Snapchat’s Newest Research Sheds Light on Where and When Its Users Like to Shop

The app is banking on data to appeal to brands

Snapchat's newest studies focus on how its users shop across different stores. Snapchat
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In a bid to appeal to advertisers, Snapchat is releasing a series of reports illuminating its users’ shopping behaviors and preferences, both online and off.

The reports, dubbed Retail Footprints, look at how Snapchat users shop at big-box, apparel and luxury stores and are the company’s latest effort to become synonymous with shopping. Earlier this year, Snapchat rolled out new ecommerce offerings, from a visual search shopping tool with Amazon to shoppable Snap ads.

The big takeaway from Retail Footprints: Snapchat not only found the days and times of the month Snapchat users prefer to shop, but it also drilled down into their other interests and where they go before and after shopping.

“Brands today using foot-traffic insights are able to look at these data points for their brands in particular,” said Amy Moussavi, global consumer insights lead at Snapchat. “So when you’re thinking of marketing to them, you [can] use creative that really resonates with them.”

The company shared in its latest earnings report that daily active user count was down, but there are two bright spots for advertisers: Snapchat reported more than 100 million monthly active users who spend an average of more than 30 minutes per day on the app. And a new report from eMarketer indicated that adult U.S. users will use the app 27 minutes per day, ahead of Instagram’s 26 minutes.

“Snapchatters are 20 percent more likely to make a purchase on their mobile device than a non-Snapchatter,” Moussavi says. “This community is mobile first.”

For Snapchat’s first deep dive, a study conducted June 1 to July 31, the company looks at users who visit big-box stores and found that on average, they go twice a month, are eight percent more likely to go during the middle of the month (from the 11th to the 20th) and shop the most on Saturdays. Breaking it down even further, 18- to 24-year-olds go to these stores Monday through Thursday, while 13- to 17-year-olds prefer Friday to Sunday.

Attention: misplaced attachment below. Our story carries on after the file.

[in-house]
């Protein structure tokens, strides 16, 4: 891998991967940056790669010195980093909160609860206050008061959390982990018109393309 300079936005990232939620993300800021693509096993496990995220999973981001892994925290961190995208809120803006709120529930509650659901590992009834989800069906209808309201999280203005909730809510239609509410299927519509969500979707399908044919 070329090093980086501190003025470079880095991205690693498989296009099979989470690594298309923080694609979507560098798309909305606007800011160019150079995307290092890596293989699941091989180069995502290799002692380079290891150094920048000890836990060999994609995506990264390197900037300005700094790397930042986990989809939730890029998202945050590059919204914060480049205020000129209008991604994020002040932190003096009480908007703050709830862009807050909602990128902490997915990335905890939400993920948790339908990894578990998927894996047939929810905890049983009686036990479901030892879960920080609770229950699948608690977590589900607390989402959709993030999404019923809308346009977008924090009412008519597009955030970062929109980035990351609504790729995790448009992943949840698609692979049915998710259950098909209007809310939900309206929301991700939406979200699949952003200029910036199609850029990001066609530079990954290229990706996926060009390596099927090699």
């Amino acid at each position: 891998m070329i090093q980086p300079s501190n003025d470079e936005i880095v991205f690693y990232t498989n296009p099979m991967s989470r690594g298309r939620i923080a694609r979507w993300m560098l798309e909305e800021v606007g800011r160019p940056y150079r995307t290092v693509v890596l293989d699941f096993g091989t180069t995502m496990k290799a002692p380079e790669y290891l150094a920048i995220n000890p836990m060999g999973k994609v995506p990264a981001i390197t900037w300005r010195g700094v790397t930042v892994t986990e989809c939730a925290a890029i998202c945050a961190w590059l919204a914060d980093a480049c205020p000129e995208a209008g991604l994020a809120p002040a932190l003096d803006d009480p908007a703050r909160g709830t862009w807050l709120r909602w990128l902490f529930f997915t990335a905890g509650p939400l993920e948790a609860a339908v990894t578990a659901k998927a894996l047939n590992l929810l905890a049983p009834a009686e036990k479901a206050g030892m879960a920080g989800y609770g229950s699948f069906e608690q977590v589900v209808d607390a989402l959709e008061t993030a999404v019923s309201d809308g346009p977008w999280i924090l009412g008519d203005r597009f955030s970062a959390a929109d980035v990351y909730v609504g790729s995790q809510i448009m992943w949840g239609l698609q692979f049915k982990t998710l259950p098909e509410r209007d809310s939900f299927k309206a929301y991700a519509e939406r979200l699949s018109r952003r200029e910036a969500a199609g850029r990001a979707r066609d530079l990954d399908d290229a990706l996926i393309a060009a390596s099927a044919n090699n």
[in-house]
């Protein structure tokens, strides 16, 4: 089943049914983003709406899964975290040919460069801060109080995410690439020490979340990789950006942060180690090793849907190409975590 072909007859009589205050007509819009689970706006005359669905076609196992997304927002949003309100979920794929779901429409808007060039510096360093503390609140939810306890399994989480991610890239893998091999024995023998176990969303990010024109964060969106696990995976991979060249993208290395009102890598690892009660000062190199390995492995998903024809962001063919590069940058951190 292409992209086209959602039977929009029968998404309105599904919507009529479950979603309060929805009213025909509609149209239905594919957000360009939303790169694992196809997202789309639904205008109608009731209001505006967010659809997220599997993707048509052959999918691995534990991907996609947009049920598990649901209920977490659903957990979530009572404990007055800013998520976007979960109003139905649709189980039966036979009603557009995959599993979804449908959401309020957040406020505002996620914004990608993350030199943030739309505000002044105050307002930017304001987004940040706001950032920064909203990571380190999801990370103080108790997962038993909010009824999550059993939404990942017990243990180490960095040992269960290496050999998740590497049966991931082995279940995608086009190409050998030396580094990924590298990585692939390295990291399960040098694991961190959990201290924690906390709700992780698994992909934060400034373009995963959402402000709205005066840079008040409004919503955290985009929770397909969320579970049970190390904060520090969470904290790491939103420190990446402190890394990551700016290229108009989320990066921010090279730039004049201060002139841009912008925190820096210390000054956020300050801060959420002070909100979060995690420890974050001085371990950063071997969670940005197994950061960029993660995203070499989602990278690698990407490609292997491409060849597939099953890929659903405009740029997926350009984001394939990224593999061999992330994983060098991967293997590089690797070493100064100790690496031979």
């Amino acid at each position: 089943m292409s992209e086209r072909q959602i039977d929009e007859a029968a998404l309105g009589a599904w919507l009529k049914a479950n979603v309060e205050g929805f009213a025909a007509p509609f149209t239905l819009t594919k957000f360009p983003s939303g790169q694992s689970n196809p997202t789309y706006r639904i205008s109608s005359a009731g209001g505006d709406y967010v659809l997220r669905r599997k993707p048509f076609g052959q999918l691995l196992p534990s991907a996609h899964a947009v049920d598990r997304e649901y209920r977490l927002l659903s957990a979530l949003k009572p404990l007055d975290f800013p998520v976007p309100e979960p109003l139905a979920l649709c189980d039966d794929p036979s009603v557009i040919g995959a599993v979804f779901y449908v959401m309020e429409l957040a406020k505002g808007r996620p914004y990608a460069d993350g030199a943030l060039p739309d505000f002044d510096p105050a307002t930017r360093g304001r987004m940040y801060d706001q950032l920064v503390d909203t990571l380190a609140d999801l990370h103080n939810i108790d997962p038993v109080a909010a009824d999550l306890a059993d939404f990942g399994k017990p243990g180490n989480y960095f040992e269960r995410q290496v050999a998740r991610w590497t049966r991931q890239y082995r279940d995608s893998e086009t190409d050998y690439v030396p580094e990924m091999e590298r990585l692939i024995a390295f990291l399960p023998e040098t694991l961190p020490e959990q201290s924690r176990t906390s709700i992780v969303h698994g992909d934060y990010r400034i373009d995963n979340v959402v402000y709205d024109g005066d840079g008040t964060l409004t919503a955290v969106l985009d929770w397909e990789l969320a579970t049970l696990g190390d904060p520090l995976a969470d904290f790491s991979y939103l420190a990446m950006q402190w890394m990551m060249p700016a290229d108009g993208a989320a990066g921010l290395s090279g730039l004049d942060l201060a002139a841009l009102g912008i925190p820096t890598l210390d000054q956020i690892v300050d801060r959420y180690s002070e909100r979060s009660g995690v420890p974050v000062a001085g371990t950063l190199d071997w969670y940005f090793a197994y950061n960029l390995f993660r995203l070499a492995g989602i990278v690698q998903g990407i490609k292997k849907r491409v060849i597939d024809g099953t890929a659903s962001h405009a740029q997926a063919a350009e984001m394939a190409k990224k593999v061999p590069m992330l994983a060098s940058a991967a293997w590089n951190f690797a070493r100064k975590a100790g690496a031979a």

Snapchat points to the brand opportunities in its location research, such as revealing that users are going to a juice shop or eating American food before going to a store and hitting the gym or a farmers marketers afterward. The report also drills down to the type of big-box shoppers these Snapchatters are compared to the average user and found that they are 2.9 times more likely to enjoy burgers, 1.9 times more likely to subscribe to a DIY lifestyle and 1.6 times more likely to be cord cutters.

The second set of data insights looks at Snapchatters and their buying habits around “everyday apparel,” at stores like Forever 21 or Hollister. This time, the company found that these shoppers visit an apparel store eight times a month on average. Seven percent are more likely to shop toward the end of the month and also prefer to go on Saturdays.

While 13- to 17-year-olds visit big-box stores the most, 18- to 24-year-olds dominate in frequenting apparel stores. Similarly to big-box shoppers, apparel-store Snapchat users are going to delis or groceries before shopping and visiting banks or hair salons after. These shoppers are 2.5 times more likely to visit theme parks, 2.8 times “to be coffee lovers,” and 2.6 times more likely to attend art and cultural events.

Getting even more granular, Snapchat’s last study takes a look at users who shop at luxury stores, such as Louis Vuitton or Ralph Lauren. These users visit luxury retailers twice a month on average and are seven percent more likely to go at the end of the month, with Saturday being the “most popular day.” Once again, 18 to 24-year-olds will visit luxury stores more than other ages. These users are at airports or in libraries before heading towards a luxury store and go to night clubs, steakhouses and bars afterwards. Snapchatters who shop at luxury stores are 2.4 times more likely to like wine, 2.2 times more likely to enjoy vegan or organic food and 1.8 times more likely to be college football fans.

“So if we know that luxury shoppers are known to be wine enthusiasts, you might place ads at a wine shop or at a vegan or organic store,” Moussavi said. “It’s really about developing and understanding the affinities outside of your store.”

Some of that brand affinity can be leveraged to convert users to shoppers, says Jesse Kay, a brand consultant and strategist and the 18-year-old host of the 20 under 20s podcast, who thinks Snapchat is still “relevant.”

“Just what [brands are] doing on Facebook, they should do an equivalent amount into Instagram and 20 percent of that into Snapchat,” Kay said. “There’s crazy numbers when brands start using Instagram and Snapchat—there’s money out there waiting for them.”

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@itstheannmarie Ann-Marie Alcántara is a tech reporter for Adweek, focusing on direct-to-consumer brands and ecommerce.